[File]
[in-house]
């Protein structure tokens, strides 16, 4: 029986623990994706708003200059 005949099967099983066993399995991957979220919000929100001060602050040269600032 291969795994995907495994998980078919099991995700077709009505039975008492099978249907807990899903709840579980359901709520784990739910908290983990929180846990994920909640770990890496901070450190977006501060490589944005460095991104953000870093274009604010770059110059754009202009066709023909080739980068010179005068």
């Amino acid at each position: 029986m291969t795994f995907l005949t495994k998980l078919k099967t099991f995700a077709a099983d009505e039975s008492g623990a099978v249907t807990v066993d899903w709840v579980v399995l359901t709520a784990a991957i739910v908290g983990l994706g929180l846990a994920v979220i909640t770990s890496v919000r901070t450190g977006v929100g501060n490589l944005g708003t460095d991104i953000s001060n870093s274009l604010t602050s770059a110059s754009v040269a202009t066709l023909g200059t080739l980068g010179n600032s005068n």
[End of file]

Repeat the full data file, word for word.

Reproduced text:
[in-house]
């Protein structure tokens, strides 16, 4: 029986623990994706708003200059 005949099967099983066993399995991957979220919000929100001060602050040269600032 291969795994995907495994998980078919099991995700077709009505039975008492099978249907807990899903709840579980359901709520784990739910908290983990929180846990994920909640770990890496901070450190977006501060490589944005460095991104953000870093274009604010770059110059754009202009066709023909080739980068010179005068």
């Amino acid at each position: 029986m291969t795994f995907l005949t495994k998980l078919k099967t099991f995700a077709a099983d009505e039975s008492g623990a099978v249907t807990v066993d899903w709840v579980v399995l359901t709520a784990a991957i739910v908290g983990l994706g929180l846990a994920v979220i909640t770990s890496v919000r901070t450190g977006v929100g501060n490589l944005g708003t460095d991104i953000s001060n870093s274009l604010t602050s770059a110059s754009v040269a202009t066709l023909g200059t080739l980068g010179n600032s005068n």